By Steven Fouchard, Army Public Affairs

Ottawa, Ontario — More than 25,000 Canadian military personnel have served on the Mediterranean island of Cyprus since United Nations peacekeeping operations began there in 1964. While Canada’s role has been reduced since 1993, when its battalion-scale contingent withdrew, it continues to support the ongoing mission to ease tensions between the Greek and Turkish ethnic groups that call Cyprus home.

Cyprus had been part of the Ottoman Empire, also known as the Turkish Empire, for centuries but fell under British control following the First World War. Cyprus officially became a British colony in 1925 and was granted independence in 1960. Tensions began to develop at this time between Greek Cypriots, wanting closer political ties to Greece, and their Turkish counterparts, as well as the nation of Turkey itself, whose officials kept a close eye on the island.

By 1963, violence had erupted across the island and Cypriot lawmakers requested assistance from the UN. A fragile peace was reached but undone in 1974 following a coup by Greek Cypriots and the reaction of the Turkish government, which sent troops in and seized control of the island’s northern region.

Canada’s response to the invasion was dubbed Operation SNOWGOOSE. The initial Canadian contingent of 1 Commando, Canadian Airborne Regiment, and the Airborne Field Squadron (the combat engineer element of the Canadian Airborne Regiment) was reinforced by 2 Commando and 3 Commando.

Canadians distinguished themselves during the invasion by successfully defending the airport in the Cypriot capital of Nicosia. With only a few heavy machine guns and anti-tank weapons between them, they moved quickly around the airport by night to create the illusion of a heavily-defended position.

Corporal Joseph Whelan and Privates Joseph Plouffe, Joseph Belley and Joseph Pelletier were all decorated for braving enemy fire to rescue wounded comrades.

Another ceasefire was reached after several weeks of fighting, which claimed the lives of three Canadians. The UN established a 180 kilometre-long buffer zone between the Greek and Turkish factions known as the “Green Line.”

Canada and its allies on the island patrolled the Green Line and often came under fire as they worked to keep the uneasy peace. By the time Canada’s part in the Cyprus mission had wound down, 28 Canadians had lost their lives and every infantry battalion of the Canadian Army’s Regular Force had served there.

Operation IMPACT Long Range Patrol surpasses 700 missions

By: Major Paul Doucette, Joint Task Force- Iraq Public Affairs Officer

Joint Task Force Iraq’s Long Range Patrol Detachment reached a major milestone last month when it carried out its 700th mission since beginning operations in the region in late 2014.
Man in front of plane
A CP-140 M Aurora taxis to a parking spot at its base in Kuwait, following the successful completion of the Operation IMPACT Long Range Patrol Detachment’s 700th mission on February 28, 2017. This photo has been modified for OPSEC purposes. (Photo Credit: Corporal PJ L√©tourneau, JTF-I Image Technician)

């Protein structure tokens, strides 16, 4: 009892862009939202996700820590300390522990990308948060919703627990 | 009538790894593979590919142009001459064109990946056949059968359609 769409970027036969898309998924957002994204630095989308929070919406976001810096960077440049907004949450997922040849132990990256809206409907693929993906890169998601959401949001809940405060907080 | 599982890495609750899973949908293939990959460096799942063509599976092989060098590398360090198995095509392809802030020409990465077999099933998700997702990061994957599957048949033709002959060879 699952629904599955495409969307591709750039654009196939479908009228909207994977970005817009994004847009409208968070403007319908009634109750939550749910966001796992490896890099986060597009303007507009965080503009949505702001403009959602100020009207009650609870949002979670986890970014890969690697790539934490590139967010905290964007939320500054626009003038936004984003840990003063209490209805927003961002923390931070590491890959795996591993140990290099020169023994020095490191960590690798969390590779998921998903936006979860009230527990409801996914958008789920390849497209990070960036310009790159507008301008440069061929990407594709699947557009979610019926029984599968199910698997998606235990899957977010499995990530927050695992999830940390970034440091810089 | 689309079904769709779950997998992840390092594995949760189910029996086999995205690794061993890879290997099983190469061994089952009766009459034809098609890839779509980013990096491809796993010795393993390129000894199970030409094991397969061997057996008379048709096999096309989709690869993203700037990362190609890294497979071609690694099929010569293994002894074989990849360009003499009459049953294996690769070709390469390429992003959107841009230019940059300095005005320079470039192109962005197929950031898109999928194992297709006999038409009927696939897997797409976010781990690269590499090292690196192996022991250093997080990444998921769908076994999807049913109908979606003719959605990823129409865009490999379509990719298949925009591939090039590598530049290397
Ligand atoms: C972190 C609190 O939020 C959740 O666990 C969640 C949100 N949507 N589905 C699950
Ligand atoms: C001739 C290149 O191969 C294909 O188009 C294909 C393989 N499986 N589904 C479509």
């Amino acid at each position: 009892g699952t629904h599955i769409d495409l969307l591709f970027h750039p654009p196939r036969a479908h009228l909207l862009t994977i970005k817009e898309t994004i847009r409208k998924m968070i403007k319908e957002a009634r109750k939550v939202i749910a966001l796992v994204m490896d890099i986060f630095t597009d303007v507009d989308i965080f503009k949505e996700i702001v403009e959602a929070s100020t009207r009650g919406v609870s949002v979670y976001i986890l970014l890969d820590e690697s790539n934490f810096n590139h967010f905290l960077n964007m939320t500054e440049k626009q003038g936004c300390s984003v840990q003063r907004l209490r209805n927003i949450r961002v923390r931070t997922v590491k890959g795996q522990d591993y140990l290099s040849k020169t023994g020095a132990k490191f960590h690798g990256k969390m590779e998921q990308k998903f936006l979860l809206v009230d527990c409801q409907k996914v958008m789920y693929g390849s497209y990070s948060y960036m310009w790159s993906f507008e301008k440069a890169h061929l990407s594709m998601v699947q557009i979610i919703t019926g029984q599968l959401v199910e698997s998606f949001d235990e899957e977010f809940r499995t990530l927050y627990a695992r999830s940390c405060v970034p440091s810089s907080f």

The detachment has two CP-140 Aurora long range patrol aircraft that conduct Intelligence, Surveillance and Reconnaissance (ISR) missions over points of interest in Iraq and Syria. A point of interest is a specific location that may be assessed as useful or of interest in the identification of a potential legitimate military target and which may or not become a target itself.

While all possible measures to mitigate risk are taken, any mission over enemy territory is not without risks. For the CP-140 crews, their missions take them over a variety of potential Daesh targets. The work is meticulous and can be painstaking with each mission lasting for hours as information on particular points of interest is collected for further analysis. The end state comes when an enemy target is clearly identified and, after all due process is followed, then engaged by coalition assets.

“These flights show the resilience and versatility of the CP-140 and its crews,” said Colonel Luc Guillette, Commander of Operation IMPACT’s Air Task Force. “By flying these demanding missions on a daily basis, we have denied Daesh freedom of movement and helped to wear them down to the point where they are today.”

Since October 30, 2014, the coalition has employed two CP-140 Aurora aircraft. Flying within the area of operations, the aircraft employs Electro Optic sensors, as well as various other sensors to provide ISR imagery for coalition strike assets and target development. The CP-140 aircraft and crews generally fly six or seven days a week.

The Canadian North is the Least Defended Territory on Earth

By: Scott Gilmore, Macleans Magazine 

Never mind the Amazon, or even the Antarctic. Northern Canada is the global epitome of undefended territory.


There is no place on earth as poorly defended as the Canadian Arctic. But maybe that’s a good thing. We do enjoy pretending to be a nation of “peacekeepers” (in spite of the fact we currently do less peacekeeping than say, El Salvador or Gambia). Vimy Ridge, Juno Beach, Kapyong, Panjwaii: these are places typically not mentioned in polite company, and almost never spoken aloud by a Liberal government. When we talk about arming our military, we don’t even like to use the word “arm”—we say “procurement.”